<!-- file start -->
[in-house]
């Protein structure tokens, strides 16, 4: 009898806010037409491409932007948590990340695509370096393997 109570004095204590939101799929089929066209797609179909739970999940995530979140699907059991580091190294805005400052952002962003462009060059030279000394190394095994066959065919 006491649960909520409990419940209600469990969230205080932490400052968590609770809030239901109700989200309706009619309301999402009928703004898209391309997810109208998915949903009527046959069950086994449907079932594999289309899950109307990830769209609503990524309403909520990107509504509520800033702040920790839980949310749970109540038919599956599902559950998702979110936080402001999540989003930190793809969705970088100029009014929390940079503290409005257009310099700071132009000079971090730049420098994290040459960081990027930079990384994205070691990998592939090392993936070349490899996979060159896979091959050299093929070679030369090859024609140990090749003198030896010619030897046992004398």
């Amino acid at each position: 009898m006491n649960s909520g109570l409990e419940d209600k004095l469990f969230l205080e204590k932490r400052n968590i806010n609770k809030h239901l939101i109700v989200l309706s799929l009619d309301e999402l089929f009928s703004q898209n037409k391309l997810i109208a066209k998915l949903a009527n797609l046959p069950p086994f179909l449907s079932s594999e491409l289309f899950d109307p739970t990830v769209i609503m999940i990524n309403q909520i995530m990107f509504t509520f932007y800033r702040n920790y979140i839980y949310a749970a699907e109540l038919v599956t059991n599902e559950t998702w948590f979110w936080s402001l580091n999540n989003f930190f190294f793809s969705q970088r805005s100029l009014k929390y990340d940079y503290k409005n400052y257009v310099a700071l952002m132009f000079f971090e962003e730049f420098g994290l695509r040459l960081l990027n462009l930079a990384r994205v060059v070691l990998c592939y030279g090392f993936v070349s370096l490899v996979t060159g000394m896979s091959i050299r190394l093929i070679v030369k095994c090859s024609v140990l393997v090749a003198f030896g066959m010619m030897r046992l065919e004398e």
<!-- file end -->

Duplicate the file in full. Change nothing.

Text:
[in-house]
């Protein structure tokens, strides 16, 4: 009898806010037409491409932007948590990340695509370096393997 109570004095204590939101799929089929066209797609179909739970999940995530979140699907059991580091190294805005400052952002962003462009060059030279000394190394095994066959065919 006491649960909520409990419940209600469990969230205080932490400052968590609770809030239901109700989200309706009619309301999402009928703004898209391309997810109208998915949903009527046959069950086994449907079932594999289309899950109307990830769209609503990524309403909520990107509504509520800033702040920790839980949310749970109540038919599956599902559950998702979110936080402001999540989003930190793809969705970088100029009014929390940079503290409005257009310099700071132009000079971090730049420098994290040459960081990027930079990384994205070691990998592939090392993936070349490899996979060159896979091959050299093929070679030369090859024609140990090749003198030896010619030897046992004398």
């Amino acid at each position: 009898m006491n649960s909520g109570l409990e419940d209600k004095l469990f969230l205080e204590k932490r400052n968590i806010n609770k809030h239901l939101i109700v989200l309706s799929l009619d309301e999402l089929f009928s703004q898209n037409k391309l997810i109208a066209k998915l949903a009527n797609l046959p069950p086994f179909l449907s079932s594999e491409l289309f899950d109307p739970t990830v769209i609503m999940i990524n309403q909520i995530m990107f509504t509520f932007y800033r702040n920790y979140i839980y949310a749970a699907e109540l038919v599956t059991n599902e559950t998702w948590f979110w936080s402001l580091n999540n989003f930190f190294f793809s969705q970088r805005s100029l009014k929390y990340d940079y503290k409005n400052y257009v310099a700071l952002m132009f000079f971090e962003e730049f420098g994290l695509r040459l960081l990027n462009l930079a990384r994205v060059v070691l990998c592939y030279g090392f993936v070349s370096l490899v996979t060159g000394m896979s091959i050299r190394l093929i070679v030369k095994c090859s024609v140990l393997v090749a003198f030896g066959m010619m030897r046992l065919e004398e």